A.B.C. “Cal” Whipple was Time-Life’s Battleland a decade before Battleland was born, and 70 years before this Battleland blog was created.
He did what needed to be done to bring home the horrors of war to the American people, in the pages of LIFE magazine.
How much of the reality of war should be on display to those safely back on the homefront has been a burr in democracy’s saddle forever. “What they don’t see won’t hurt them,” has long been the mantra of leaders, both military and civilian, looking to protect the sensitivities of a U.S. public that doesn’t need such protection.
On the final day of 1942, LIFE photographer George Strock made this picture showing three U.S. troops killed at New Guinea’s Buna Beach.
The obituary in Tuesday’s New York Times explained what happened next:
The military censors refused Life’s request to publish the photo, as they refused to allow any pictures of American soldiers killed in combat. At the time, Mr. Whipple was a 25-year-old Washington correspondent for Life, assigned to the newly completed Pentagon. (He had failed his physical examination for military duty.) Important as his magazine job may have sounded, Mr. Whipple recalled in a 1986 oral history for the Time Inc. archives that it “consisted chiefly of getting photographers cleared to go wherever we wanted them to go” and, “more importantly, getting their pictures cleared when they brought them back.” He added, “I had to go over to the Pentagon and really beat on the censors.”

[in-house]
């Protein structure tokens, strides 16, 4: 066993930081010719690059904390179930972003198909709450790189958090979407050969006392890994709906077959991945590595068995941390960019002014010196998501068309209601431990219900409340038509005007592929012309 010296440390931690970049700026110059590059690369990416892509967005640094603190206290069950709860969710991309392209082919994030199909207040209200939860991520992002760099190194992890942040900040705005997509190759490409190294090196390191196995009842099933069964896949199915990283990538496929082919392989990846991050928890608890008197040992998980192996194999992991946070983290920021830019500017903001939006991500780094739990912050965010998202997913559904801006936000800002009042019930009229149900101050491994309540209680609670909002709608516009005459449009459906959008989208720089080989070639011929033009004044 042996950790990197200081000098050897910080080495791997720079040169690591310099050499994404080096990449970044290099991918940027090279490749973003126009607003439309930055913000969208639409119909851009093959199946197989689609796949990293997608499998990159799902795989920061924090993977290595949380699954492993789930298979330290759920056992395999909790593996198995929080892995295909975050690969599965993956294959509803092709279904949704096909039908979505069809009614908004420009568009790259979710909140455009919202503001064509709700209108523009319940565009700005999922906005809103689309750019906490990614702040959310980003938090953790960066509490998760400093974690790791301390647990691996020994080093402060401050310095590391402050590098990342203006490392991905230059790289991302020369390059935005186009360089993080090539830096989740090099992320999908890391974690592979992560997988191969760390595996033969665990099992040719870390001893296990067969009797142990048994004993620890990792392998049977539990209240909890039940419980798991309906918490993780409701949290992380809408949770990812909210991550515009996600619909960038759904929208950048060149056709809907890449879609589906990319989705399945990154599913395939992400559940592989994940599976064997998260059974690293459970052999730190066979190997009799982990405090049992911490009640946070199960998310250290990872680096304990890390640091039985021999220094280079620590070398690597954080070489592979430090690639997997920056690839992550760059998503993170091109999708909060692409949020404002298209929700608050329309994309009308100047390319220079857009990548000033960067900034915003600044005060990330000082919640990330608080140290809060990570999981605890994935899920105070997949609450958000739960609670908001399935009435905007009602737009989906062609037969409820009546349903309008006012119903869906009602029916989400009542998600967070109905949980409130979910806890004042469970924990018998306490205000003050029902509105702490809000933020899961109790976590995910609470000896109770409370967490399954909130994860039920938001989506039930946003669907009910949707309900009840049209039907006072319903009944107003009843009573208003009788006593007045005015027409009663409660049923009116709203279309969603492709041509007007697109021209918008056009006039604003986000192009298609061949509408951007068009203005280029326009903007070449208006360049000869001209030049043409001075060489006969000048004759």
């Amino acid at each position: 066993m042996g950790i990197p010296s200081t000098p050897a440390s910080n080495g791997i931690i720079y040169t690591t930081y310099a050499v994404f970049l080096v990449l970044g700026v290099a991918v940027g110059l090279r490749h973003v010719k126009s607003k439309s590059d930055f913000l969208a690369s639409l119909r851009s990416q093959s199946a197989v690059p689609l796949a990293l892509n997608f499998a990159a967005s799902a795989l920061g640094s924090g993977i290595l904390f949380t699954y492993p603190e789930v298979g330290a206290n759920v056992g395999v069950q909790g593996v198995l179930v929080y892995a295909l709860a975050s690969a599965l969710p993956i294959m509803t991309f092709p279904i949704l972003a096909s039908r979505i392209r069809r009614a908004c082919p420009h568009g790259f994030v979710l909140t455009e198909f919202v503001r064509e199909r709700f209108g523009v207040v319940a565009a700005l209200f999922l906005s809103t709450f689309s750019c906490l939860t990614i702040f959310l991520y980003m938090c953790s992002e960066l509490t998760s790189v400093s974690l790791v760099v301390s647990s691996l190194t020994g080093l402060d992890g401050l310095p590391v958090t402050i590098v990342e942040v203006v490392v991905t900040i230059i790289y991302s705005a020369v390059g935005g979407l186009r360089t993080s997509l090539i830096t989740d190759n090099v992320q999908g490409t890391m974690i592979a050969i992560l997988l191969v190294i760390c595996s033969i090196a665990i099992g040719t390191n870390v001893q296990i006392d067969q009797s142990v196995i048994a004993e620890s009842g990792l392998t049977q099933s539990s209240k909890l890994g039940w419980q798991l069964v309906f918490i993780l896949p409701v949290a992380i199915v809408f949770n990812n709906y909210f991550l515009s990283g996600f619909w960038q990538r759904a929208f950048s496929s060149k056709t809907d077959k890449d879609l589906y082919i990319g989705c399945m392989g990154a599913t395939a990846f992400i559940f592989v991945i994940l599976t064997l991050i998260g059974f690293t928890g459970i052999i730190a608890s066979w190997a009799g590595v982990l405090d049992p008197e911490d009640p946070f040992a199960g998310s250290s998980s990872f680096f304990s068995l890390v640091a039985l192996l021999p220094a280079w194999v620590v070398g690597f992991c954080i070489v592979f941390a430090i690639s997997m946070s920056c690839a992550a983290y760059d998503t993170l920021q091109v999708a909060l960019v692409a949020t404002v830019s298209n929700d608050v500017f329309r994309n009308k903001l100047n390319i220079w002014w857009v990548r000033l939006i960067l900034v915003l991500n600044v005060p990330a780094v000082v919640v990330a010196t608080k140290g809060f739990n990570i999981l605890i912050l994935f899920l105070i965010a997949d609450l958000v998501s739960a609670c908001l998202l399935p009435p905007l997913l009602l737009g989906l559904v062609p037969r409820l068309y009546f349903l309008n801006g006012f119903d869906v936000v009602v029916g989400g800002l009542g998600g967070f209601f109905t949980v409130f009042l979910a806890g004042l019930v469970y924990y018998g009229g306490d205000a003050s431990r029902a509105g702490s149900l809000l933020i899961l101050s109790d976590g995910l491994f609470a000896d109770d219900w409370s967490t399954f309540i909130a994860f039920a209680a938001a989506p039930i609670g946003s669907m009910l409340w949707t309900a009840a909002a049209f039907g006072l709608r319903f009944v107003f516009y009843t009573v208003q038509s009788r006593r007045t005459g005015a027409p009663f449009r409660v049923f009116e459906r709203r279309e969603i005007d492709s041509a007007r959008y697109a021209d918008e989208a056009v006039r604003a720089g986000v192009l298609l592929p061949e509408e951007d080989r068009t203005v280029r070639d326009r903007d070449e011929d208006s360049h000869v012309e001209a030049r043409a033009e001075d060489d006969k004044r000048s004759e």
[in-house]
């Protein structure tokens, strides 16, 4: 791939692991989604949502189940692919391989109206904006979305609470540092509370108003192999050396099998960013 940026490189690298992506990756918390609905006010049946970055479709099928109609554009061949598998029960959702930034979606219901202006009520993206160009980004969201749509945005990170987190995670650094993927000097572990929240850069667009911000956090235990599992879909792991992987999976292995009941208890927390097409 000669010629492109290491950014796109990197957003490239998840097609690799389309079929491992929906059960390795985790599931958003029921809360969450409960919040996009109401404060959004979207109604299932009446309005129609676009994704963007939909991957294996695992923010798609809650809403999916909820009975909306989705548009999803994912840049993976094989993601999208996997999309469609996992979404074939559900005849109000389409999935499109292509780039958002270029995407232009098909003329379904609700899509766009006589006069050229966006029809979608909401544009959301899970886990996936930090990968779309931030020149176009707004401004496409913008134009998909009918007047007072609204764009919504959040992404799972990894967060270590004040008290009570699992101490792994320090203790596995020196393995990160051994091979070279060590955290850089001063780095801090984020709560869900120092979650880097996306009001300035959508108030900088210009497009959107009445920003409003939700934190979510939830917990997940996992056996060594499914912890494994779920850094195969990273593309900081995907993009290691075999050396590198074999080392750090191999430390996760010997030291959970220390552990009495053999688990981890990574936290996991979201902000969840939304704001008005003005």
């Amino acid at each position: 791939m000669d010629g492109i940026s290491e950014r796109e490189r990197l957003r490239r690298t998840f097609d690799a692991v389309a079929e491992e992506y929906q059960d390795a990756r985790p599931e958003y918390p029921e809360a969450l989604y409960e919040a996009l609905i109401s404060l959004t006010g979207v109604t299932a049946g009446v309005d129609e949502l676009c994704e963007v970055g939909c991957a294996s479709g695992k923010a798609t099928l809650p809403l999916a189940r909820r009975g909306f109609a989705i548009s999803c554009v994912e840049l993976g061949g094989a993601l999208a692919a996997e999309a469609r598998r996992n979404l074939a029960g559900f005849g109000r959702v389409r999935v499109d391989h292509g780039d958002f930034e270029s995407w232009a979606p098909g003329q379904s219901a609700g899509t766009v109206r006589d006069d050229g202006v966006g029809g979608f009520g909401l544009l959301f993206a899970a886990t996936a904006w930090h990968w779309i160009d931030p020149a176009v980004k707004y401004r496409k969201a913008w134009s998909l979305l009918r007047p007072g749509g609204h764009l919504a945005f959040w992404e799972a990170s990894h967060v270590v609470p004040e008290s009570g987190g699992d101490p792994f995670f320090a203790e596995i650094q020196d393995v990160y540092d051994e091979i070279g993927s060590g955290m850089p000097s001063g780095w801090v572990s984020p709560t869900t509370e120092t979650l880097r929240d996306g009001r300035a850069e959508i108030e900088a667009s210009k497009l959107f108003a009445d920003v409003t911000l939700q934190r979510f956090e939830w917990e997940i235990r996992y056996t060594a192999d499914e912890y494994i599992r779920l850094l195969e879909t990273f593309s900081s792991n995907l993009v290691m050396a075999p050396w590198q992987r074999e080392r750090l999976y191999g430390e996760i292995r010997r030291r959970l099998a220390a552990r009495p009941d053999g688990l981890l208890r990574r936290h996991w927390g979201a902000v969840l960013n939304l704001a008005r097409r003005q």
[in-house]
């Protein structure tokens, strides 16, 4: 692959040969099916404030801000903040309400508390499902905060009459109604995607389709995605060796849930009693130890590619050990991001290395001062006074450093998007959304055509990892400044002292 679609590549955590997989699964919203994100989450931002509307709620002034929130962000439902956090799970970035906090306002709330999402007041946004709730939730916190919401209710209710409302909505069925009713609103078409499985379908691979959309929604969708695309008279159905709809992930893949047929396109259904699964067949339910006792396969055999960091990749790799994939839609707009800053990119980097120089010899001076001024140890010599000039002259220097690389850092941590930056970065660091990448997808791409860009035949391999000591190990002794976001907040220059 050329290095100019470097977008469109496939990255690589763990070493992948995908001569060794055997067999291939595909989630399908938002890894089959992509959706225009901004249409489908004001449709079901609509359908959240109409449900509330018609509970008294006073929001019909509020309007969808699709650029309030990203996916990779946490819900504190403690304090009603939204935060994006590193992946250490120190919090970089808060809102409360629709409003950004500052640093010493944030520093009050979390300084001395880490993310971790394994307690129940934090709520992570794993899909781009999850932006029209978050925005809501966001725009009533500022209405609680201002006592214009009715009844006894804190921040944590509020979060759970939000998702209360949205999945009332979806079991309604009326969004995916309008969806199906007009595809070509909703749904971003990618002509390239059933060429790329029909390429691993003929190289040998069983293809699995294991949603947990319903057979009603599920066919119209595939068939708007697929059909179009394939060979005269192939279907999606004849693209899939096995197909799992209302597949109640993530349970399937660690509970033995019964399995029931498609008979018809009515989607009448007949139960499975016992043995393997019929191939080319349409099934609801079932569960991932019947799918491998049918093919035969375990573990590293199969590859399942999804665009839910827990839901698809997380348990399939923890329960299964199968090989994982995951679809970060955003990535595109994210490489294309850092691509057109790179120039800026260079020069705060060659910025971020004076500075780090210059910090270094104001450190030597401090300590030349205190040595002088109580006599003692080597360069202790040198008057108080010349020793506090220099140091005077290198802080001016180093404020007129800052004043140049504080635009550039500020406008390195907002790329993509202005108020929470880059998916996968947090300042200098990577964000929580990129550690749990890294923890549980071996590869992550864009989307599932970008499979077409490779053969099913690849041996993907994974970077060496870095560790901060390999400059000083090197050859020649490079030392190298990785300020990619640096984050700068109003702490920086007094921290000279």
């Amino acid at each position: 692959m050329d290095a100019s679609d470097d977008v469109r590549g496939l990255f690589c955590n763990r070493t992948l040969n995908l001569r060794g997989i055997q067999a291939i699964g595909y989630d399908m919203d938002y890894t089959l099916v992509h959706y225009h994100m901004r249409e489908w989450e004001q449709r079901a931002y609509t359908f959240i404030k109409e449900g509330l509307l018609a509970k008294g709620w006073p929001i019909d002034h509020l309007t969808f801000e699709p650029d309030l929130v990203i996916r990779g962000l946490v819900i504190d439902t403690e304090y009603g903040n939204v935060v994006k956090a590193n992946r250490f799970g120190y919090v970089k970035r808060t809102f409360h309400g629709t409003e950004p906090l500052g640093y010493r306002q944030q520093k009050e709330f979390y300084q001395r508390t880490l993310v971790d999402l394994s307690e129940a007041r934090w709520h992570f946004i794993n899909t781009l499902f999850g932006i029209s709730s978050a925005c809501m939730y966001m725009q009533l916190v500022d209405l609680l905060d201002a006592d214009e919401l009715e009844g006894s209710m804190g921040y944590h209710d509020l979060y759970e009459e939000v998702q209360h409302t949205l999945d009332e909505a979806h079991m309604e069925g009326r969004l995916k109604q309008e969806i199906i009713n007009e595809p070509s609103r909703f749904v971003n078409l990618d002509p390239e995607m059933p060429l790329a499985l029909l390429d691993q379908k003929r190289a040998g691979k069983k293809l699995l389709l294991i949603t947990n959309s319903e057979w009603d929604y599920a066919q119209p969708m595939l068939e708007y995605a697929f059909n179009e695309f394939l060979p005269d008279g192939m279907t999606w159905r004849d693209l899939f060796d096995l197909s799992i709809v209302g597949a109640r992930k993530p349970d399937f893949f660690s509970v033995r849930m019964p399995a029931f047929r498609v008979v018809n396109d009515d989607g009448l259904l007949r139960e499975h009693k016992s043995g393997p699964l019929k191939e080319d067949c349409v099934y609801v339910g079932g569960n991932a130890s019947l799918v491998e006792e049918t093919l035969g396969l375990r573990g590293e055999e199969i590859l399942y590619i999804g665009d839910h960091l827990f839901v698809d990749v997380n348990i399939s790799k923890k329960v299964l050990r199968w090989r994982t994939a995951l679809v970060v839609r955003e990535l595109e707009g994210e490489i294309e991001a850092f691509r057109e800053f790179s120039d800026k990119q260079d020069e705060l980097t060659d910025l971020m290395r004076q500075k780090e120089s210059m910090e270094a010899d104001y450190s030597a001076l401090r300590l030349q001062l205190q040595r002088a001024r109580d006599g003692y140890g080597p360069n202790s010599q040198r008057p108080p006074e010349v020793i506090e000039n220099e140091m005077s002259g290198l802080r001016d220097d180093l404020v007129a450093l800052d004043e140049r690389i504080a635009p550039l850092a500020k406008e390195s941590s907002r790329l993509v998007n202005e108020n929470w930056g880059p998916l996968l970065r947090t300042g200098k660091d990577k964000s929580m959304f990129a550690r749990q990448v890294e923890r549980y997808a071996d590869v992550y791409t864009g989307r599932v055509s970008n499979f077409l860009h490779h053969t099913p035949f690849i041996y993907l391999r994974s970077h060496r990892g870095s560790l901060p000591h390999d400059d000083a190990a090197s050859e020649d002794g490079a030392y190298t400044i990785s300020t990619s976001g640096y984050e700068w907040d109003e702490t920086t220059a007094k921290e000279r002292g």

Mr. Whipple and his colleagues at Life believed that Mr. Strock’s photograph would provide a badly needed dose of reality for those on the home front who were growing complacent about the war effort. “I went from Army captain to major to colonel to general,” he recalled in a memoir written for his family, “until I wound up in the office of an assistant secretary of the Air Corps, who decided, ‘This has to go to the White House.’ ” In September 1943, President Franklin D. Roosevelt, the War Department and the director of the Office of War Information, Elmer Davis, decided — in the words of a Life editorial on Sept. 20 — “that the American people ought to be able to see their own boys as they fall in battle; to come directly and without words into the presence of their own dead.” Opposite the editorial, Mr. Strock’s photograph took up a full page of the magazine.
Thanks for reminding the Pentagon for whom it works, Mr. Whipple. Godspeed.